As the government works to end protests at fields and ports that have cut shipments for months, Libya’s oil production has stabilized at around 600,000 barrels per day (bpd) over the last month, according to the National Oil Corp. (NOC).
Striking workers, militias and political protests caused a decline in the OPEC member’s oil output to as low as 200,000 bpd, but Libya was able to resume production from some fields in the west in mid-September after reaching a deal with some of the protesters.
“The government is still resolving the problem to reach normal production of 1.6 million bpd by the end of the year. We have the technical capacity; it is a problem of security,” NOC board member Mustafa Sanalla told Reuters on the sidelines of a North Africa oil conference in Tunisia.
That instability was driven home earlier this month when armed militiamen briefly kidnapped Prime Minister Ali Zeidan for several hours before releasing him unharmed.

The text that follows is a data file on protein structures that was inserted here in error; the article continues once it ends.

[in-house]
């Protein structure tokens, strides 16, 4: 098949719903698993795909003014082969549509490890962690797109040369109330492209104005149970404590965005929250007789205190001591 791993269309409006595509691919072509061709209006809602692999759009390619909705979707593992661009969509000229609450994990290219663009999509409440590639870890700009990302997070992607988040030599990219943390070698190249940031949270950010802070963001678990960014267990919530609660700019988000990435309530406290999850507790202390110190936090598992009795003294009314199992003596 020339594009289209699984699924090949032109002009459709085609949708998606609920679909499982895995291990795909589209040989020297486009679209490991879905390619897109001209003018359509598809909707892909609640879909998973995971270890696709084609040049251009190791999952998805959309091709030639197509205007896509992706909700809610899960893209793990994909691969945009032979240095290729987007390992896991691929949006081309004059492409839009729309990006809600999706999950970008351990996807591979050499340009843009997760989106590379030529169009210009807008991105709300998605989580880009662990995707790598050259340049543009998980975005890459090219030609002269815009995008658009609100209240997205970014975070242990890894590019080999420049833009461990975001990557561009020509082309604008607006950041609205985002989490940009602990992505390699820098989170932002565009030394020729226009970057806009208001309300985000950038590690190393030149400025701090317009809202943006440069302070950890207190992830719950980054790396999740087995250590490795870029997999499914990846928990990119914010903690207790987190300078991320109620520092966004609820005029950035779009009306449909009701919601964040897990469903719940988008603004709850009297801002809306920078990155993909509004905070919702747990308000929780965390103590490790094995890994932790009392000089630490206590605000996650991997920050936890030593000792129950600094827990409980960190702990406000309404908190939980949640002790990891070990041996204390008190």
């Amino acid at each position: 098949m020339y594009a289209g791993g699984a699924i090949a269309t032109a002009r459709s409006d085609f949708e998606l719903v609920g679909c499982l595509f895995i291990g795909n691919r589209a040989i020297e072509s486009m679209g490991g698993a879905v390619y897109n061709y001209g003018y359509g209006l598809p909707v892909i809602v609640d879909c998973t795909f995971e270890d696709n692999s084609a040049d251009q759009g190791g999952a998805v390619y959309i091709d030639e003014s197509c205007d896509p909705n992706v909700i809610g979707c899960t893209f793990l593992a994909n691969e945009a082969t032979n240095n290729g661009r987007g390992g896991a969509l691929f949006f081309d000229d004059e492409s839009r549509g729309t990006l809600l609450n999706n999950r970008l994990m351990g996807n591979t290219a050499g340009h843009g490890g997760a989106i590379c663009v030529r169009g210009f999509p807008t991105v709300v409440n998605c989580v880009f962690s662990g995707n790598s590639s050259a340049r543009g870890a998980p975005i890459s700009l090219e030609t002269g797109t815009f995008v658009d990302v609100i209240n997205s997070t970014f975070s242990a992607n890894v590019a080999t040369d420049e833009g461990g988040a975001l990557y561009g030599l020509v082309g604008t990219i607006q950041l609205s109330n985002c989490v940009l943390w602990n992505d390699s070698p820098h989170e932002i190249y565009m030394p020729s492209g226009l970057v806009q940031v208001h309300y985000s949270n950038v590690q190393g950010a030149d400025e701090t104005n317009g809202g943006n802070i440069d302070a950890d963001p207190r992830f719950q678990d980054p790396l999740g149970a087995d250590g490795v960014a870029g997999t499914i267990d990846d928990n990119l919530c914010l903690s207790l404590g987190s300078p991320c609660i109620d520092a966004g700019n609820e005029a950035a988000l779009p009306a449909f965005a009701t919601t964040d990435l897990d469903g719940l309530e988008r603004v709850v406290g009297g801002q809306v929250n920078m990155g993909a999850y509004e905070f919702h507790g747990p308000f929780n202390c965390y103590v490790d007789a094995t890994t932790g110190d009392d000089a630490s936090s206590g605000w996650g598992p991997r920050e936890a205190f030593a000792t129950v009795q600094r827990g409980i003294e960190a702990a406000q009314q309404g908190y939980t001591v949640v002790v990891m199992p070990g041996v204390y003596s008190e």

Libya’s turmoil has added to the jitters of foreign oil companies already skittish about the political and investment outlook in North Africa.
According to Reuters, at least seven companies, most of them based in the United States, have left projects or sold stakes in Libya, Algeria and Egypt in the past 18 months. But while analysts say North Africa may be less attractive for U.S. majors, the region’s proximity still makes it appealing to European oil explorers.